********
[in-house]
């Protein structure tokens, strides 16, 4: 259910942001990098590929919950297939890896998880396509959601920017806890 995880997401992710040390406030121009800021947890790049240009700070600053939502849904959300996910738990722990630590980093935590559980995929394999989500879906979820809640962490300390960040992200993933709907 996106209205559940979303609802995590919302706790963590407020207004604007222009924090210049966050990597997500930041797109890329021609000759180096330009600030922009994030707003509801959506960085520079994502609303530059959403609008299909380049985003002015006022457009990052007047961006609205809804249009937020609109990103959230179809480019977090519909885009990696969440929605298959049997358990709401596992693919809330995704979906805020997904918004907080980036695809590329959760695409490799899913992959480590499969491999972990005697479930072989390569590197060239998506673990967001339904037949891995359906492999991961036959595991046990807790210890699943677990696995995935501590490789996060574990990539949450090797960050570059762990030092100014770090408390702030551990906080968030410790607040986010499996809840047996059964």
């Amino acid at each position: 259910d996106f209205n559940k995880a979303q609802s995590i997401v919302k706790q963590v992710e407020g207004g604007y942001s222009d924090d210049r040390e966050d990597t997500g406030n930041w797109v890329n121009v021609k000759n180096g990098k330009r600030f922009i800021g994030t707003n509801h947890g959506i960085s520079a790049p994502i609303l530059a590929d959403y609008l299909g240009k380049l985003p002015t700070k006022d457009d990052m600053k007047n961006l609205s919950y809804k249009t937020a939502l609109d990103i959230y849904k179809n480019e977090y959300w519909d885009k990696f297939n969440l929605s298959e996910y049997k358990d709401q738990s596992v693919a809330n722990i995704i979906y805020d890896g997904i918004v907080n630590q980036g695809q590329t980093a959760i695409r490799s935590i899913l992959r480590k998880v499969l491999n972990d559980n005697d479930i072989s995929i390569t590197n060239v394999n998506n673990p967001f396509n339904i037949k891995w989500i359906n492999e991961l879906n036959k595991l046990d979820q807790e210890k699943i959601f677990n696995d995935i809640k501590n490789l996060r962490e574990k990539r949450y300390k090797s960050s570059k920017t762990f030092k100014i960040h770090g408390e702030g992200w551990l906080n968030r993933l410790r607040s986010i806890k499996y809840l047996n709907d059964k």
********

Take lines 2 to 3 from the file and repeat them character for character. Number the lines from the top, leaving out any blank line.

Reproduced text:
């Protein structure tokens, strides 16, 4: 259910942001990098590929919950297939890896998880396509959601920017806890 995880997401992710040390406030121009800021947890790049240009700070600053939502849904959300996910738990722990630590980093935590559980995929394999989500879906979820809640962490300390960040992200993933709907 996106209205559940979303609802995590919302706790963590407020207004604007222009924090210049966050990597997500930041797109890329021609000759180096330009600030922009994030707003509801959506960085520079994502609303530059959403609008299909380049985003002015006022457009990052007047961006609205809804249009937020609109990103959230179809480019977090519909885009990696969440929605298959049997358990709401596992693919809330995704979906805020997904918004907080980036695809590329959760695409490799899913992959480590499969491999972990005697479930072989390569590197060239998506673990967001339904037949891995359906492999991961036959595991046990807790210890699943677990696995995935501590490789996060574990990539949450090797960050570059762990030092100014770090408390702030551990906080968030410790607040986010499996809840047996059964």
């Amino acid at each position: 259910d996106f209205n559940k995880a979303q609802s995590i997401v919302k706790q963590v992710e407020g207004g604007y942001s222009d924090d210049r040390e966050d990597t997500g406030n930041w797109v890329n121009v021609k000759n180096g990098k330009r600030f922009i800021g994030t707003n509801h947890g959506i960085s520079a790049p994502i609303l530059a590929d959403y609008l299909g240009k380049l985003p002015t700070k006022d457009d990052m600053k007047n961006l609205s919950y809804k249009t937020a939502l609109d990103i959230y849904k179809n480019e977090y959300w519909d885009k990696f297939n969440l929605s298959e996910y049997k358990d709401q738990s596992v693919a809330n722990i995704i979906y805020d890896g997904i918004v907080n630590q980036g695809q590329t980093a959760i695409r490799s935590i899913l992959r480590k998880v499969l491999n972990d559980n005697d479930i072989s995929i390569t590197n060239v394999n998506n673990p967001f396509n339904i037949k891995w989500i359906n492999e991961l879906n036959k595991l046990d979820q807790e210890k699943i959601f677990n696995d995935i809640k501590n490789l996060r962490e574990k990539r949450y300390k090797s960050s570059k920017t762990f030092k100014i960040h770090g408390e702030g992200w551990l906080n968030r993933l410790r607040s986010i806890k499996y809840l047996n709907d059964k």